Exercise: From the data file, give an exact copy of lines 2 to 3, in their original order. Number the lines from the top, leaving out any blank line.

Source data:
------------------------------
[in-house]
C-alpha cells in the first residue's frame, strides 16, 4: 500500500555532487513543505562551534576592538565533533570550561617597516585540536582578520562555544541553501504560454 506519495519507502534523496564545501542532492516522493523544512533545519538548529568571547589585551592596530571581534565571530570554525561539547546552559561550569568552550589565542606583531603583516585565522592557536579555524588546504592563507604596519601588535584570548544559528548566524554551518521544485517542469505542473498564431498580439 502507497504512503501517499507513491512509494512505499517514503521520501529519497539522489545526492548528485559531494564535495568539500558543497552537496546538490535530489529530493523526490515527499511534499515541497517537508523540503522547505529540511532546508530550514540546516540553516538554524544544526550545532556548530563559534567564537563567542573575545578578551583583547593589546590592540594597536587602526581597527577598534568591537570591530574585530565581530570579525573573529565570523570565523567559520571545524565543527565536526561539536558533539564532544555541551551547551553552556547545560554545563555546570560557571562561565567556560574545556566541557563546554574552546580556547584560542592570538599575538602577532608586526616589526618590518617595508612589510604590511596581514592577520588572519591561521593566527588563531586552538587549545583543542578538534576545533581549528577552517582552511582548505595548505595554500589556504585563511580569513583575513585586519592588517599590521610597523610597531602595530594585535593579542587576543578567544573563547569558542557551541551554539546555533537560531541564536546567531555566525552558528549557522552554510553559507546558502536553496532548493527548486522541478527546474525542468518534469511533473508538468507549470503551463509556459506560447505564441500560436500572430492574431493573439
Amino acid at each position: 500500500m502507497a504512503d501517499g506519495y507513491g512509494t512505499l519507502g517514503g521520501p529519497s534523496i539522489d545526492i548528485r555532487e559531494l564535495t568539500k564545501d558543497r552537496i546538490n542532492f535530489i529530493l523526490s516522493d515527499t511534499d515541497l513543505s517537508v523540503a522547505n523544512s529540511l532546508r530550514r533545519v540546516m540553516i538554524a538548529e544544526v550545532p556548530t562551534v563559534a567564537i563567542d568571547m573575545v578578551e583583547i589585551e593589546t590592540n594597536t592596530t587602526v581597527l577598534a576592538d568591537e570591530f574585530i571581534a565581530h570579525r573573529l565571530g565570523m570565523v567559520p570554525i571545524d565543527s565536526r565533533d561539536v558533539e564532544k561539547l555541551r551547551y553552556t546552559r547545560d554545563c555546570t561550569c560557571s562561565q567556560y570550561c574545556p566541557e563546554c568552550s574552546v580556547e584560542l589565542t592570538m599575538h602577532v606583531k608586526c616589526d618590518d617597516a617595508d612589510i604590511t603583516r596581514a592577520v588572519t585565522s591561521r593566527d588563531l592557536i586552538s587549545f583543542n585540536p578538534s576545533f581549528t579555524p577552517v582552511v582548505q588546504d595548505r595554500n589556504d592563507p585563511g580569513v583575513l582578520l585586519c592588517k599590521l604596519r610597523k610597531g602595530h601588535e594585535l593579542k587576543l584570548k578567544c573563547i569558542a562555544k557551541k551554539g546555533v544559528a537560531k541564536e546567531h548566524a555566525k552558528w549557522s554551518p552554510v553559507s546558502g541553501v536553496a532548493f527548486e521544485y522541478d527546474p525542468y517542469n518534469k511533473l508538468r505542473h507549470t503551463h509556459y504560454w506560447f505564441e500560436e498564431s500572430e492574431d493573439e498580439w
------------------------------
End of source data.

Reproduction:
C-alpha cells in the first residue's frame, strides 16, 4: 500500500555532487513543505562551534576592538565533533570550561617597516585540536582578520562555544541553501504560454 506519495519507502534523496564545501542532492516522493523544512533545519538548529568571547589585551592596530571581534565571530570554525561539547546552559561550569568552550589565542606583531603583516585565522592557536579555524588546504592563507604596519601588535584570548544559528548566524554551518521544485517542469505542473498564431498580439 502507497504512503501517499507513491512509494512505499517514503521520501529519497539522489545526492548528485559531494564535495568539500558543497552537496546538490535530489529530493523526490515527499511534499515541497517537508523540503522547505529540511532546508530550514540546516540553516538554524544544526550545532556548530563559534567564537563567542573575545578578551583583547593589546590592540594597536587602526581597527577598534568591537570591530574585530565581530570579525573573529565570523570565523567559520571545524565543527565536526561539536558533539564532544555541551551547551553552556547545560554545563555546570560557571562561565567556560574545556566541557563546554574552546580556547584560542592570538599575538602577532608586526616589526618590518617595508612589510604590511596581514592577520588572519591561521593566527588563531586552538587549545583543542578538534576545533581549528577552517582552511582548505595548505595554500589556504585563511580569513583575513585586519592588517599590521610597523610597531602595530594585535593579542587576543578567544573563547569558542557551541551554539546555533537560531541564536546567531555566525552558528549557522552554510553559507546558502536553496532548493527548486522541478527546474525542468518534469511533473508538468507549470503551463509556459506560447505564441500560436500572430492574431493573439
Amino acid at each position: 500500500m502507497a504512503d501517499g506519495y507513491g512509494t512505499l519507502g517514503g521520501p529519497s534523496i539522489d545526492i548528485r555532487e559531494l564535495t568539500k564545501d558543497r552537496i546538490n542532492f535530489i529530493l523526490s516522493d515527499t511534499d515541497l513543505s517537508v523540503a522547505n523544512s529540511l532546508r530550514r533545519v540546516m540553516i538554524a538548529e544544526v550545532p556548530t562551534v563559534a567564537i563567542d568571547m573575545v578578551e583583547i589585551e593589546t590592540n594597536t592596530t587602526v581597527l577598534a576592538d568591537e570591530f574585530i571581534a565581530h570579525r573573529l565571530g565570523m570565523v567559520p570554525i571545524d565543527s565536526r565533533d561539536v558533539e564532544k561539547l555541551r551547551y553552556t546552559r547545560d554545563c555546570t561550569c560557571s562561565q567556560y570550561c574545556p566541557e563546554c568552550s574552546v580556547e584560542l589565542t592570538m599575538h602577532v606583531k608586526c616589526d618590518d617597516a617595508d612589510i604590511t603583516r596581514a592577520v588572519t585565522s591561521r593566527d588563531l592557536i586552538s587549545f583543542n585540536p578538534s576545533f581549528t579555524p577552517v582552511v582548505q588546504d595548505r595554500n589556504d592563507p585563511g580569513v583575513l582578520l585586519c592588517k599590521l604596519r610597523k610597531g602595530h601588535e594585535l593579542k587576543l584570548k578567544c573563547i569558542a562555544k557551541k551554539g546555533v544559528a537560531k541564536e546567531h548566524a555566525k552558528w549557522s554551518p552554510v553559507s546558502g541553501v536553496a532548493f527548486e521544485y522541478d527546474p525542468y517542469n518534469k511533473l508538468r505542473h507549470t503551463h509556459y504560454w506560447f505564441e500560436e498564431s500572430e492574431d493573439e498580439w